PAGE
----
So have you had any run-ins with the police?

No, they’re really good… They just say hi to me. At the very beginning like back five years ago when I’d just started when they’d come down the street they’d grill me a little bit like, “What are you doing? What is this for?”

And I’d tell them about the voices and everything, and that I was collecting change, I’m being a good person, I’m not biting anybody, I don’t say anything mean to people. I think I’m not rude.

So they got to know and they’re just good with it… You have to be a little bit…They got guns, eh? So…haha! You say a little bit but you’re just wearing cotton clothes so when the gun goes by you’re still like “whoo! gun!” haha!

Yeah! So what’s your philosophy on life?

When I was a kid, I was kind of in foster care with Hi Ho Silver there. My philosophy to life right now is I’m zoned into the restaurant scene…

When I was a kid, I was a kid, I was just born, I didn’t know anything about money, I didn’t have savings, I didn’t have a house, I didn’t have any personal belongings hardly…

Now that I’m 35 and I have some money and I’m older and smarter and I have a lot more things, things that belong to me in my apartment.

Basically it’s trying to serve that drink with the fire going and the dusting done and the music and the TV. Yeah. Like when I was young, when I was like 12, the house that I was living in – my mother was gone out of town, she used to beat up my sister, and the whole house was condemned. It got tore down.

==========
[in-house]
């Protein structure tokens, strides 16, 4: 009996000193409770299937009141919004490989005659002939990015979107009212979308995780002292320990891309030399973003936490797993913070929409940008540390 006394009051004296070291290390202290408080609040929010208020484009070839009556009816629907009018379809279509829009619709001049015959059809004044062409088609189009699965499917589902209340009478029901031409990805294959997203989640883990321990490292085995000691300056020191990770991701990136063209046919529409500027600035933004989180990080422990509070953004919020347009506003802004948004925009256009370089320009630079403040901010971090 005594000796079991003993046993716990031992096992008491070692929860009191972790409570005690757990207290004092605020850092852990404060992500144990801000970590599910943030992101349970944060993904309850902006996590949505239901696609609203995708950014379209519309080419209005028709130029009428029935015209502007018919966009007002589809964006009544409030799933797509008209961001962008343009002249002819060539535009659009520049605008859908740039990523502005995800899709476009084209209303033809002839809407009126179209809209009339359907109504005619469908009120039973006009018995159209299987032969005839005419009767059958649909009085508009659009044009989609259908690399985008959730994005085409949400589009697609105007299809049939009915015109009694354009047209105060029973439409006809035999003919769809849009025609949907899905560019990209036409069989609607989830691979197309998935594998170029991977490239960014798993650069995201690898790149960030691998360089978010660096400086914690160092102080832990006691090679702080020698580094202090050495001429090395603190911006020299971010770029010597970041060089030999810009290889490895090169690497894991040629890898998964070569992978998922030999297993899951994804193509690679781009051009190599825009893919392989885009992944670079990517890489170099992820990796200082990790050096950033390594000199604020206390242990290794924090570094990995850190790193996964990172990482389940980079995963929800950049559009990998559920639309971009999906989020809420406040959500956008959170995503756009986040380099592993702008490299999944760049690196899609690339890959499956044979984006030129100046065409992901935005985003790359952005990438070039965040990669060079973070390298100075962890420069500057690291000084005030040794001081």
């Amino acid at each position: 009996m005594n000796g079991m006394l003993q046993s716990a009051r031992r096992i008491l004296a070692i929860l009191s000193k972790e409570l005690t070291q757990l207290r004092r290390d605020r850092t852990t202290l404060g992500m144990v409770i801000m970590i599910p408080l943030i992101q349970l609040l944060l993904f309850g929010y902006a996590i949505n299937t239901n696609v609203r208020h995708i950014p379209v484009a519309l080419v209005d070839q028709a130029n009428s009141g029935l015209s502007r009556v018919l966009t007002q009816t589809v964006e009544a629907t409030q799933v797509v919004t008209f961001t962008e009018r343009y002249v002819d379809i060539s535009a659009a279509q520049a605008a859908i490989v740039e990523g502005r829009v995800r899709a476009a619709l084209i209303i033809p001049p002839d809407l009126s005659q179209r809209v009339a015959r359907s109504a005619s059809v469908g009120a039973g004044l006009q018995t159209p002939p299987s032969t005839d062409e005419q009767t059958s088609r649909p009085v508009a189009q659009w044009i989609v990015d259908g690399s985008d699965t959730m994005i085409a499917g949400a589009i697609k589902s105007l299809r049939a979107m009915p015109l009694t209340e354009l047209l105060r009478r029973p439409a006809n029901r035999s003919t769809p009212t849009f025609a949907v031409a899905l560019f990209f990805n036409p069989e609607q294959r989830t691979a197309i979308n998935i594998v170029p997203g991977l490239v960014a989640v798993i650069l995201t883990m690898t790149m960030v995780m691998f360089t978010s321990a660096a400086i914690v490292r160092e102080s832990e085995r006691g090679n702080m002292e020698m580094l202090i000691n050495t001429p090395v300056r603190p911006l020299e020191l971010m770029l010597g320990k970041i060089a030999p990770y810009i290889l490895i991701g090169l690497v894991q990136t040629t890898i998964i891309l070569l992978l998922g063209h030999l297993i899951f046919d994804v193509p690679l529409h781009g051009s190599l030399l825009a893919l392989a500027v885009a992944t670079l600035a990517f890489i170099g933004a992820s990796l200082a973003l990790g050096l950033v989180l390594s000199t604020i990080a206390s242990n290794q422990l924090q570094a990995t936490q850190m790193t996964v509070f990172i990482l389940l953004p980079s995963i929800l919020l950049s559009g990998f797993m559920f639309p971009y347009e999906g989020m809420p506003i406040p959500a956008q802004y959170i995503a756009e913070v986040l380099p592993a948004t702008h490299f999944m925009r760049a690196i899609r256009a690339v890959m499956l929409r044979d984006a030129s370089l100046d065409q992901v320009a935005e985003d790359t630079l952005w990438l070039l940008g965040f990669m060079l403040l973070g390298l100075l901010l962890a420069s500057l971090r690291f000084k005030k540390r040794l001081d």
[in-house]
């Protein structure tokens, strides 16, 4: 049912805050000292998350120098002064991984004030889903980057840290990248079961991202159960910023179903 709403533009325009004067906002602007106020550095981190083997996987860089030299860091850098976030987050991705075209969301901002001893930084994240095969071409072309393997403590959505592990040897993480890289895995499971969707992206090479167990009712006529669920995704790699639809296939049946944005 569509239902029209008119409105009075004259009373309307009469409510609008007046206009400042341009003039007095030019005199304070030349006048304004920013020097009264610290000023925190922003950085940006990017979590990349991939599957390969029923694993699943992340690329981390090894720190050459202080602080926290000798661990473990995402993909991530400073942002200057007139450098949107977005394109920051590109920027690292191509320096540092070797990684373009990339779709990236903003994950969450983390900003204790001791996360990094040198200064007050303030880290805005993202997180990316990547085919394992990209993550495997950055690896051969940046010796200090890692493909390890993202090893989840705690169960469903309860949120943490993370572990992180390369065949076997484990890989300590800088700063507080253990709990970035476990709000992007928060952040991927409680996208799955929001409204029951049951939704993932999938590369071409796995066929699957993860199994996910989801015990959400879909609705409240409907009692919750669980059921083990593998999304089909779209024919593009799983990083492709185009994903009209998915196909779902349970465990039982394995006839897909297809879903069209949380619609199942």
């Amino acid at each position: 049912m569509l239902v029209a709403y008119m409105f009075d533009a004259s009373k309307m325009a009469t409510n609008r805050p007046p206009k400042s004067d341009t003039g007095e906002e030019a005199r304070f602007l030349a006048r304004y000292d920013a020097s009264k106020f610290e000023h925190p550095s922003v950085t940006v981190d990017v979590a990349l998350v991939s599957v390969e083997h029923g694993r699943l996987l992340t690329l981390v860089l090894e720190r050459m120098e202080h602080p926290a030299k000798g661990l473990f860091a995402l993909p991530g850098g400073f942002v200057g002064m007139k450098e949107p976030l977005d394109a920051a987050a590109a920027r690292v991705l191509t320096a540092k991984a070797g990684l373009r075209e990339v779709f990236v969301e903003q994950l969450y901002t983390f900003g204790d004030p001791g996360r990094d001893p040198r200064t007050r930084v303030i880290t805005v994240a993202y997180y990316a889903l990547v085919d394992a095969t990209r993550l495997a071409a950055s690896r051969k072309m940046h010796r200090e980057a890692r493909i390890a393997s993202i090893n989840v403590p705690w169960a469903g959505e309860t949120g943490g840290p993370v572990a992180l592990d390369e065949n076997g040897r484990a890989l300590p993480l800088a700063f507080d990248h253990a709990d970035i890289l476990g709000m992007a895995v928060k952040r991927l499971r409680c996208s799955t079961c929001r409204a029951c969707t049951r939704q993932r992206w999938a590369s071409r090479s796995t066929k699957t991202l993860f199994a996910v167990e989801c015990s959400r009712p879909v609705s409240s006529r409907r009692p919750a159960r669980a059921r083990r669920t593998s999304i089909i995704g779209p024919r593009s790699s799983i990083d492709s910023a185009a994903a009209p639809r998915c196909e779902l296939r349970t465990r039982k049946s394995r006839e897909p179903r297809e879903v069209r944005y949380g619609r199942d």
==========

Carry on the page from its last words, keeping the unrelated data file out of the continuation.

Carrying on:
And it was just a pit of crap and that’s where these voices that’re bugging me…they’re attacking me with this pit of crap. And that’s what I was born in was this pit of crap…

My mother’s a really dirty person and she beat up my sister, anyways, she was gone ever since I was 12 she was gone never one Christmas or nothing and then my grandparents died five years ago and she came to the funeral and she hadn’t been seen in five years!…

It was like she kind of walked back in but she didn’t? But you can’t forget that she beat up her kids and she didn’t actually live with them while they grew up…

So I was born in this dirty house and I had to escape, I had to phone the police…My grandparents were so clean and then my mom was a dirty pig and then I got born into my mom’s dirty pig house and I escape and I have to clean everything.

Maybe if you’re just born into a really clean house, maybe you just don’t give a shit about it or something and you keep your house dirty…

Then if you have a dirty house when you’re born and you escape, it just makes you want to clean… That’s what I like to do. That’s my thing. I got a set of oil paints for Christmas.

Oh nice!

Yeah yeah, I’m sleeping on the fact, I’m sleeping on what painting I’m actually going to make…

What advice would you give to a young person who’s scared they can’t make ends meet?

I’d tell them to… use the shelter… Go to the shelter, go to government funding, but the best would be to go to the shelter.

I was in the youth shelter, I went to the YES shelter when I was 25. The secretary there was just amazing and got me on Peterborough Housing.

I was pregnant at the time and they fast-tracked me and I got into Peterborough Housing in two weeks!…

But I hear people on the street and they’re like “Ah! Peterborough Housing, I’ve been on that list for four years and they still don’t phone me!”…

Anyways, there’s programs out there. When you’re young you don’t even know…you have to dig around.

About Simon Semchuk 51 Articles
Simon Semchuk writes primarily on the arts and queer issues. A third-year English major, he is also interested in theatre, literature, and fluffy animals.